Harrisburg – Senator John DiSanto (Dauphin/Perry) supported Senate passage Tuesday of a comprehensive package of bipartisan reforms to help local fire and EMS companies continue to operate in the face of declining membership and rising costs.
House Bill 1673 includes more than a dozen different proposals that were recommended in the 2018 Senate Resolution 6 Report to strengthen fire and EMS services in Pennsylvania. The bill contains key provisions including improvements to grant and loan programs for fire companies, new measures to support recruitment and retention of fire personnel and critical changes in the Office of the State Fire Commissioner.
Some of the highlights of the bill include:
- Reauthorizing the Fire Company and EMS Grant Program for four years and expanding the eligible uses of the program to include fire prevention education, recruitment and retention programs, volunteer firefighter length of service awards, construction savings accounts and revenue loss for grants issued during the next two years.
- Requiring the reconstituted State Fire Advisory Board to review and make recommendations on the funding formula for the Volunteer Fire Relief Program and expanding eligible uses to include training, nutrition supplies, recruitment and retention, length of service award programs, facilities, vehicles, equipment, commercial driver licenses and stipends of up to $1,500 per year.
- Increasing loan amounts for facilities, vehicles and equipment through the Volunteer Loan Assistance Program (now the Fire and EMS Loan Program) and creating a ballot question that would ask voters to permit municipal (paid) fire companies to be eligible for low-interest loans.
- Authorizing counties and school districts to provide property tax credits for volunteer first responders and permitting municipalities to provide earned income tax credits or property tax credits for volunteer first responders.
The bill also includes key changes to ensure the Office of the State Fire Commissioner serves as the primary representative for fire services. Under the bill, the Fire Commissioner would be responsible for the management of the Fire and EMS Grant Program, the Fire and EMS Loan Program, the Fire Relief Program and the State Fire Academy, as well as serving as chair of the State Fire Advisory Board.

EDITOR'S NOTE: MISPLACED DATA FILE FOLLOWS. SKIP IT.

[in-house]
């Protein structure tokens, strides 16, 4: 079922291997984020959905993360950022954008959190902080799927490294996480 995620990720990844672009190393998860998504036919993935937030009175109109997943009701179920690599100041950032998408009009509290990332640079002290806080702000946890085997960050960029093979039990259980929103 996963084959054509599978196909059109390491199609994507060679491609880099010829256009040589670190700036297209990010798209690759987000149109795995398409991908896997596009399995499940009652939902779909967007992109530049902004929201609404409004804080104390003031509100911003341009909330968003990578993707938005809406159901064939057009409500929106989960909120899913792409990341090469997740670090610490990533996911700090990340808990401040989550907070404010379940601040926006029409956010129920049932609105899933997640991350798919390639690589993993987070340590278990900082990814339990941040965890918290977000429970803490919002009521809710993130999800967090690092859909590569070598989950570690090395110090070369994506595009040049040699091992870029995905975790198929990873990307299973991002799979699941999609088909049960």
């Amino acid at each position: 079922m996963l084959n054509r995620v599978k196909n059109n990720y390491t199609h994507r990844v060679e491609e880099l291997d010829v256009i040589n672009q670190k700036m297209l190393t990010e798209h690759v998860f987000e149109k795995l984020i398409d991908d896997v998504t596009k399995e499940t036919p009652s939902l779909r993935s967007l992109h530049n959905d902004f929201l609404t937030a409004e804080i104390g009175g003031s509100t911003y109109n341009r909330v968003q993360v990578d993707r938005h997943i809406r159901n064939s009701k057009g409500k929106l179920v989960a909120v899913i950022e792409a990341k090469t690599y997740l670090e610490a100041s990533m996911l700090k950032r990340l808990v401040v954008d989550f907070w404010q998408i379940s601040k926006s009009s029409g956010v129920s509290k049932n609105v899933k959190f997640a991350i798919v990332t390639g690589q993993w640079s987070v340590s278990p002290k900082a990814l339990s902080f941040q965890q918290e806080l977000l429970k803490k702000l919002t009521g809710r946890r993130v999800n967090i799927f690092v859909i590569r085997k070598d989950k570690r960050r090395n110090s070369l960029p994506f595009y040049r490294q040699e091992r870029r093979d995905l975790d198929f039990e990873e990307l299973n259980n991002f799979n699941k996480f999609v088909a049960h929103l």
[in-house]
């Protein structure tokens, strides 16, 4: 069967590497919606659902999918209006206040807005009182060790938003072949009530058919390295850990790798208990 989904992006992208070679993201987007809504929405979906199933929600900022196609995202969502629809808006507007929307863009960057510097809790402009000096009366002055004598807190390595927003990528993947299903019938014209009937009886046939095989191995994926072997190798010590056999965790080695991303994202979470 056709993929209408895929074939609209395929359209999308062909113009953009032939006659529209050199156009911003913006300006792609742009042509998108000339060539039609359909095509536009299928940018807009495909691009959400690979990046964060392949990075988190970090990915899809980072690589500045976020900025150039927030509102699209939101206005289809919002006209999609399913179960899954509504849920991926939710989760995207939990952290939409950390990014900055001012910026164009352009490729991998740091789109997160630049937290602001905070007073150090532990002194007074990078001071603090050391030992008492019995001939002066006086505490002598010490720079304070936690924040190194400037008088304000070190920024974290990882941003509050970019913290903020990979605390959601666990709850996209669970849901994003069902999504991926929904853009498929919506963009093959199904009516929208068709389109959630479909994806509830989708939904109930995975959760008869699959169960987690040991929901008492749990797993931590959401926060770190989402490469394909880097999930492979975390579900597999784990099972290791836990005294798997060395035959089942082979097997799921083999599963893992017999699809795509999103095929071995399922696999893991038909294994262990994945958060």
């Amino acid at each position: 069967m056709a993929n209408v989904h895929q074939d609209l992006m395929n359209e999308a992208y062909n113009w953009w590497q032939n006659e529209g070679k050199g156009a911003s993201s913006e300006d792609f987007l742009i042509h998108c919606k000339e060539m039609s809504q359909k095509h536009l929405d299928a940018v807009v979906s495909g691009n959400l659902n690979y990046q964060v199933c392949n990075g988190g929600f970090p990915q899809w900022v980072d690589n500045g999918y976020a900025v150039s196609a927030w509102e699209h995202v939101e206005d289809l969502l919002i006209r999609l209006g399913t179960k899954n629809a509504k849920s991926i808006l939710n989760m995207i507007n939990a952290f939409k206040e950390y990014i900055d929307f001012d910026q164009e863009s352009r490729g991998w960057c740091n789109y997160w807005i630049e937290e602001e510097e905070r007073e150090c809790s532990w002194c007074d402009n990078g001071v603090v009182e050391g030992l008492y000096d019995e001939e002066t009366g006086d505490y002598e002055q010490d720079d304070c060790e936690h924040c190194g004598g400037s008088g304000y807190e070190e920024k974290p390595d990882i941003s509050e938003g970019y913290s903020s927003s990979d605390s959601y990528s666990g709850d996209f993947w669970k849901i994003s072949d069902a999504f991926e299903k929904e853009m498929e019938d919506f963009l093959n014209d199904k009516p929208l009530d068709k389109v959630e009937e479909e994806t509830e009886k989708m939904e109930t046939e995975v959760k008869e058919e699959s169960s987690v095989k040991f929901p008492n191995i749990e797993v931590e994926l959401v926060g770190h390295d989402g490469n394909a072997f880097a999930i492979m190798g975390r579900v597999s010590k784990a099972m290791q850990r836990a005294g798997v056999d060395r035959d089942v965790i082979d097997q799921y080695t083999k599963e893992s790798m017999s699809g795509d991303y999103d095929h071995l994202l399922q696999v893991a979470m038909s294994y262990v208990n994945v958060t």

The Office of the State Fire Commissioner would also be elevated to a cabinet-level position that must be nominated by the governor and confirmed by the state Senate. The Fire Commissioner would also be required to develop curriculum and issue certifications for fire and rescue training and assist with statewide recruitment and retention efforts.
The bill was amended in the Senate and returns to the House of Representatives for consideration.
In addition to supporting fire companies, the Senate also approved legislation this week to support EMS operations. House Bill 1838, which was approved by the Senate on Monday, would increase funding to the Emergency Medical Services Operating Fund by approximately $11 million annually by increasing fines for moving violations and DUI convictions that result in Accelerated Rehabilitation Disposition (ARD).
The legislation also requires that a portion of the funding is dedicated to providing training for underserved areas.
“For years, fire companies and EMS units in our area and across Pennsylvania have struggled to maintain membership and cover the rising costs of equipment and training, putting the delivery of these vital services at risk,” DiSanto said. “The action we’ve taken will offer additional support, especially needed at a time when COVID-19 has created new fundraising and operational challenges.”
CONTACT: Chuck Erdman email@example.com (717) 787-6801